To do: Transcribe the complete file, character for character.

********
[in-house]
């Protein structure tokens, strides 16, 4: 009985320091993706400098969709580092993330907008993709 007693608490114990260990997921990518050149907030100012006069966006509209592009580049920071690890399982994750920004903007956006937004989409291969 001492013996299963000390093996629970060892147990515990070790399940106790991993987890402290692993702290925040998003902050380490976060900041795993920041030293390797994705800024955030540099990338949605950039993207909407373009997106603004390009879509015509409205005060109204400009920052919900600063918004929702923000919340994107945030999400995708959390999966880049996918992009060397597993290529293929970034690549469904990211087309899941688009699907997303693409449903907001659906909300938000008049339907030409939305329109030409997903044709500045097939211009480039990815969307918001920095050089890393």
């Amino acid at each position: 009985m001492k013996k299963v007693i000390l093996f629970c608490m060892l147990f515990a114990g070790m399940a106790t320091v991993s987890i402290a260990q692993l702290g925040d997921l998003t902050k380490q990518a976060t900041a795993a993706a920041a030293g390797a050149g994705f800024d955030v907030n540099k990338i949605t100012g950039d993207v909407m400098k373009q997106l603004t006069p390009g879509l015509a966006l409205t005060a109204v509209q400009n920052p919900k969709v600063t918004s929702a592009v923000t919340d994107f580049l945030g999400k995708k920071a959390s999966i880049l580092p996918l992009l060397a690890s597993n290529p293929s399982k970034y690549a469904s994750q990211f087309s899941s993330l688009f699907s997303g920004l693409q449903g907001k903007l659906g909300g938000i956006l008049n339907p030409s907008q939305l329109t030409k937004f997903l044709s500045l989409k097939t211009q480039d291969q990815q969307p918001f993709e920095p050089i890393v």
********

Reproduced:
[in-house]
């Protein structure tokens, strides 16, 4: 009985320091993706400098969709580092993330907008993709 007693608490114990260990997921990518050149907030100012006069966006509209592009580049920071690890399982994750920004903007956006937004989409291969 001492013996299963000390093996629970060892147990515990070790399940106790991993987890402290692993702290925040998003902050380490976060900041795993920041030293390797994705800024955030540099990338949605950039993207909407373009997106603004390009879509015509409205005060109204400009920052919900600063918004929702923000919340994107945030999400995708959390999966880049996918992009060397597993290529293929970034690549469904990211087309899941688009699907997303693409449903907001659906909300938000008049339907030409939305329109030409997903044709500045097939211009480039990815969307918001920095050089890393």
């Amino acid at each position: 009985m001492k013996k299963v007693i000390l093996f629970c608490m060892l147990f515990a114990g070790m399940a106790t320091v991993s987890i402290a260990q692993l702290g925040d997921l998003t902050k380490q990518a976060t900041a795993a993706a920041a030293g390797a050149g994705f800024d955030v907030n540099k990338i949605t100012g950039d993207v909407m400098k373009q997106l603004t006069p390009g879509l015509a966006l409205t005060a109204v509209q400009n920052p919900k969709v600063t918004s929702a592009v923000t919340d994107f580049l945030g999400k995708k920071a959390s999966i880049l580092p996918l992009l060397a690890s597993n290529p293929s399982k970034y690549a469904s994750q990211f087309s899941s993330l688009f699907s997303g920004l693409q449903g907001k903007l659906g909300g938000i956006l008049n339907p030409s907008q939305l329109t030409k937004f997903l044709s500045l989409k097939t211009q480039d291969q990815q969307p918001f993709e920095p050089i890393v």